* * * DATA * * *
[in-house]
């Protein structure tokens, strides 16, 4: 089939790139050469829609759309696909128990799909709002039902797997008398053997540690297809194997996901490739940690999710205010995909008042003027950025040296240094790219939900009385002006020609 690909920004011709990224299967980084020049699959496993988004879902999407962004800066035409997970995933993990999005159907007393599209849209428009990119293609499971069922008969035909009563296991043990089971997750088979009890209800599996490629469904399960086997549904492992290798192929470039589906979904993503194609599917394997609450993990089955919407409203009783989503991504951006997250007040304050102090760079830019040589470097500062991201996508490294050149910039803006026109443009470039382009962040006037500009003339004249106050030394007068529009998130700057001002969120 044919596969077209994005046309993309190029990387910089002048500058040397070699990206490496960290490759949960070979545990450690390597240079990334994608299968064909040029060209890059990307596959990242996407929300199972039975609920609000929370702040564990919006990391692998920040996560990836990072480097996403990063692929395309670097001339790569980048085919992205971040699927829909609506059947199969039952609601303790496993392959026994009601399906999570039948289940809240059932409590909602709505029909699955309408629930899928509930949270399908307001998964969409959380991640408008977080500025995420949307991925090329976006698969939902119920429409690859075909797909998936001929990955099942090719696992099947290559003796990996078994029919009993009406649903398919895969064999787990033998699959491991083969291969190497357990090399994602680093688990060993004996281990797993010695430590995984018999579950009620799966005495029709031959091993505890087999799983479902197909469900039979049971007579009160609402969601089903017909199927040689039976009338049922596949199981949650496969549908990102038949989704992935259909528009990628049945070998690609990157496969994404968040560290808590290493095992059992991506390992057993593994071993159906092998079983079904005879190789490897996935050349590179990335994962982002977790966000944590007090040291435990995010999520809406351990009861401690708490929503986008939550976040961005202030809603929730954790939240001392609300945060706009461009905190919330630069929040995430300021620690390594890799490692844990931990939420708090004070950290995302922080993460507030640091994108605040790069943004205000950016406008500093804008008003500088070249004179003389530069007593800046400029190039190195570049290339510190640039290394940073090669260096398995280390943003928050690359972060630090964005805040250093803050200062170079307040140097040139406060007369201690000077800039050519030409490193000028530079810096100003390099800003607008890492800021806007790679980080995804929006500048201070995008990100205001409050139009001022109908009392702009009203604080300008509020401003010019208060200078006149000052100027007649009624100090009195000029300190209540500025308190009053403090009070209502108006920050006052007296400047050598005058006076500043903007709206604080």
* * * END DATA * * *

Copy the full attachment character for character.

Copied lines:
[in-house]
């Protein structure tokens, strides 16, 4: 089939790139050469829609759309696909128990799909709002039902797997008398053997540690297809194997996901490739940690999710205010995909008042003027950025040296240094790219939900009385002006020609 690909920004011709990224299967980084020049699959496993988004879902999407962004800066035409997970995933993990999005159907007393599209849209428009990119293609499971069922008969035909009563296991043990089971997750088979009890209800599996490629469904399960086997549904492992290798192929470039589906979904993503194609599917394997609450993990089955919407409203009783989503991504951006997250007040304050102090760079830019040589470097500062991201996508490294050149910039803006026109443009470039382009962040006037500009003339004249106050030394007068529009998130700057001002969120 044919596969077209994005046309993309190029990387910089002048500058040397070699990206490496960290490759949960070979545990450690390597240079990334994608299968064909040029060209890059990307596959990242996407929300199972039975609920609000929370702040564990919006990391692998920040996560990836990072480097996403990063692929395309670097001339790569980048085919992205971040699927829909609506059947199969039952609601303790496993392959026994009601399906999570039948289940809240059932409590909602709505029909699955309408629930899928509930949270399908307001998964969409959380991640408008977080500025995420949307991925090329976006698969939902119920429409690859075909797909998936001929990955099942090719696992099947290559003796990996078994029919009993009406649903398919895969064999787990033998699959491991083969291969190497357990090399994602680093688990060993004996281990797993010695430590995984018999579950009620799966005495029709031959091993505890087999799983479902197909469900039979049971007579009160609402969601089903017909199927040689039976009338049922596949199981949650496969549908990102038949989704992935259909528009990628049945070998690609990157496969994404968040560290808590290493095992059992991506390992057993593994071993159906092998079983079904005879190789490897996935050349590179990335994962982002977790966000944590007090040291435990995010999520809406351990009861401690708490929503986008939550976040961005202030809603929730954790939240001392609300945060706009461009905190919330630069929040995430300021620690390594890799490692844990931990939420708090004070950290995302922080993460507030640091994108605040790069943004205000950016406008500093804008008003500088070249004179003389530069007593800046400029190039190195570049290339510190640039290394940073090669260096398995280390943003928050690359972060630090964005805040250093803050200062170079307040140097040139406060007369201690000077800039050519030409490193000028530079810096100003390099800003607008890492800021806007790679980080995804929006500048201070995008990100205001409050139009001022109908009392702009009203604080300008509020401003010019208060200078006149000052100027007649009624100090009195000029300190209540500025308190009053403090009070209502108006920050006052007296400047050598005058006076500043903007709206604080």